The Canarian climate change law stalls for six months in Parliament

The Canarian climate change law stalls for six months in Parliament

What is one of the main challenges of the legislature is late. The approval of the regulatory framework that defines the green future of the islands has come up against the long history of the Canarian Parliament and despite the fact that the text of the
Climate Change Law entered the chamber in December last year, the designated paper has met for the first time last week.

The appointment consisted of an initial contact in which the pace to be followed was set, according to internal sources, and after which some groups asked to postpone the second meeting for at least fifteen days for a better review of the document and the pertinent amendments. Following an extension of the filing deadline from February to March,
the largest number of amendments are accumulated by the Popular Groupwith 98, followed by CC with 76, while the Mixed Group presented 37 and the pact groups four.

Seven years after the end of the
Canary Islands Energy Planthe ambition of this text is to consolidate a long-term vision that responds to the declaration of the
Climate Emergency.

Beyond the political consensus that it requires, around 500 people and groups have participated in its preparation and it has been one of the regulations with the greatest citizen participation after receiving
more than 380 contributions in its two periods of public exhibition. A milestone that shows that society also calls for progress in this area.

The 8 strategies of the PTCAN

However, it is not likely that the law will go ahead before the summer, as the Ministry of Ecological Transition had stated, although the area that it directs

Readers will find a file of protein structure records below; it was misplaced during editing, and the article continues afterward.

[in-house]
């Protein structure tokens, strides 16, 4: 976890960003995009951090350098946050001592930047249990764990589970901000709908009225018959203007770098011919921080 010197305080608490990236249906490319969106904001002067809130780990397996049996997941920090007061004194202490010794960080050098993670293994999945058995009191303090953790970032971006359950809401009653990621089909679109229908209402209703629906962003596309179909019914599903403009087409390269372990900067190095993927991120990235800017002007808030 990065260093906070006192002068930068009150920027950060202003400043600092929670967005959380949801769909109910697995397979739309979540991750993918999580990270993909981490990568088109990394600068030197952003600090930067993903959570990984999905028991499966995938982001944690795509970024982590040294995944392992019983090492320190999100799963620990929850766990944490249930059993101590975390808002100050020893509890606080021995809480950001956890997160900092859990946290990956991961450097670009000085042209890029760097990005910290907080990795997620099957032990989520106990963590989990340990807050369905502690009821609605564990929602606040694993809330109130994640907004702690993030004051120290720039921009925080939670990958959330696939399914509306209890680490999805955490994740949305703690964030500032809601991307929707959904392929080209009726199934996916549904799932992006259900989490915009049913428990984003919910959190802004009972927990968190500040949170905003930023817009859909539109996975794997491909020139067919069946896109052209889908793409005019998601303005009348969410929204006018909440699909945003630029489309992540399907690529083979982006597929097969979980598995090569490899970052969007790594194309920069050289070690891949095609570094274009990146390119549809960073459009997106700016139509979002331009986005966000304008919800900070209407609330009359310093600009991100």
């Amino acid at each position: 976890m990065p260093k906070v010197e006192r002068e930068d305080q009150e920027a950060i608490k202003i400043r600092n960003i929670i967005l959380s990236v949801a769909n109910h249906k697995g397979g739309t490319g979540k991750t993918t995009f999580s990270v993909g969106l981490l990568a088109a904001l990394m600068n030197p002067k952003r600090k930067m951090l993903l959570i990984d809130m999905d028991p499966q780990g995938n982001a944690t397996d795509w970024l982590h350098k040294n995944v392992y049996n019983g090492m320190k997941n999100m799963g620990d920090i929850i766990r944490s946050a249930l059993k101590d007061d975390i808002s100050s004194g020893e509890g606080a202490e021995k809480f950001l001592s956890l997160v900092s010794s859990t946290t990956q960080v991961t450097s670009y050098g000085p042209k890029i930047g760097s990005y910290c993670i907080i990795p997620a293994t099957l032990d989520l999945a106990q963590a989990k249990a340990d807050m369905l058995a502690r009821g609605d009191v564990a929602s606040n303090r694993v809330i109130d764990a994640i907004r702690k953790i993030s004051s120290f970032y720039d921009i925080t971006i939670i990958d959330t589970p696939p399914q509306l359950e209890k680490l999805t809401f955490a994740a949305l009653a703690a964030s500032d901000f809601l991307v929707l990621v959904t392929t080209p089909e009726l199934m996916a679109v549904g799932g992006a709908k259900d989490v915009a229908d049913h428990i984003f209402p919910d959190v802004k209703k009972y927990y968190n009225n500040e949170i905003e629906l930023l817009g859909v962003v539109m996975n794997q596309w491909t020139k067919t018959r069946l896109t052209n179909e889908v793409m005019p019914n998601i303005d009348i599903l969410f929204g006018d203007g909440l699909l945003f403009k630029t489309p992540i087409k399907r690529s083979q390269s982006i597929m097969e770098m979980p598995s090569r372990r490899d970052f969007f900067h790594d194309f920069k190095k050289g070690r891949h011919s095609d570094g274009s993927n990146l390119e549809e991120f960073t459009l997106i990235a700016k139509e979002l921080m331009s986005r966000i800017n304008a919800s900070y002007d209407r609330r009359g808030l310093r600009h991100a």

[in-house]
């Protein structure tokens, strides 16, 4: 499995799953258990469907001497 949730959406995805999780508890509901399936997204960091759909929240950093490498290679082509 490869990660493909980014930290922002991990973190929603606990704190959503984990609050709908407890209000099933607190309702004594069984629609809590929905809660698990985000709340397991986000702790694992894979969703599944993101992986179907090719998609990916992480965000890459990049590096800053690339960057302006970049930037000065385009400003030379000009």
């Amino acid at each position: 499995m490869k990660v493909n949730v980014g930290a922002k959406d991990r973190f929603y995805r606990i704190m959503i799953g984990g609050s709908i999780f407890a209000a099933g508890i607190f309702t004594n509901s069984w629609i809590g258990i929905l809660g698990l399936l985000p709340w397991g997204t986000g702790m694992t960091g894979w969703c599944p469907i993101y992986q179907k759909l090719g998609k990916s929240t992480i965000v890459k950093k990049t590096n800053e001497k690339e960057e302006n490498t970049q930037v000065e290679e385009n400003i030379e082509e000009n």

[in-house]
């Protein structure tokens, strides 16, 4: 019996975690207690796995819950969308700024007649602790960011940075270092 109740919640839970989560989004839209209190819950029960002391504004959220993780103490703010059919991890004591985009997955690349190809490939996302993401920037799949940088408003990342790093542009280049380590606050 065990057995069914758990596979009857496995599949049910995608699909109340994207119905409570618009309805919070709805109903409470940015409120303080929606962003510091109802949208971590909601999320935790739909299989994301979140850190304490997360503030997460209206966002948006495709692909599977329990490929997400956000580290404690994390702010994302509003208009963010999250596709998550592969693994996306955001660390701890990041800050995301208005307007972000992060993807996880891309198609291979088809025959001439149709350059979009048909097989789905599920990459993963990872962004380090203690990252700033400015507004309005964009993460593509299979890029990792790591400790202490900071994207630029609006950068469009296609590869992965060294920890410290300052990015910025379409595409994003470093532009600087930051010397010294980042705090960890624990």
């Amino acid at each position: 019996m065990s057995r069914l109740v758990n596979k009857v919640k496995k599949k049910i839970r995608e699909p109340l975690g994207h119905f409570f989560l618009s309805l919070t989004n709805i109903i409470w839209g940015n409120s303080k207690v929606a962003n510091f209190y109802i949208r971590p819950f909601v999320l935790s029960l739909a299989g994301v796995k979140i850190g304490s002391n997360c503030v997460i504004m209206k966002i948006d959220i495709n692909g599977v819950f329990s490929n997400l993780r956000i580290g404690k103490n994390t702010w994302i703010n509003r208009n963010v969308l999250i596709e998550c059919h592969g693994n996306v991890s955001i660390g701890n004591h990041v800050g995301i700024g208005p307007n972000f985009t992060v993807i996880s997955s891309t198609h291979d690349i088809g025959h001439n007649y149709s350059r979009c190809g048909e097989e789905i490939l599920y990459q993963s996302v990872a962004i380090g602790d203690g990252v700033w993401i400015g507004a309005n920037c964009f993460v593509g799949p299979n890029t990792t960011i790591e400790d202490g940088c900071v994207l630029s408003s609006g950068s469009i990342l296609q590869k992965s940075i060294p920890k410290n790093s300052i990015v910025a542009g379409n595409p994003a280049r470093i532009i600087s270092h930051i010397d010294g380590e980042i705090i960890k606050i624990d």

Jose Antonio Valbuena has continued to make progress on the rest of the issues related to the goal of decarbonizing the islands.

The direct consequence of the parliamentary deadlock is that the work of someone who presumes to be an "outstanding student" also remains on standby. Without regulation, the Executive cannot apply the eight strategies of the
Canarian Energy Transition Plans (PTECan), which recently published on its website, nor the
Climate Change Strategy and Action Plan.

It is these three management instruments -in addition to the Canarian Carbon Footprint Registry- that mark the Government's roadmap and that it means that the decarbonisation objectives are reached in 2040, ten years before what is established by state regulations and European.

They foresee, however, that once the law is approved there will be no more setbacks and the rest of the deadlines will be speeded up, which will transcend several legislatures. The first is set for 2030, when it is expected that 60% of the islands' electricity demand will come from renewable energies.

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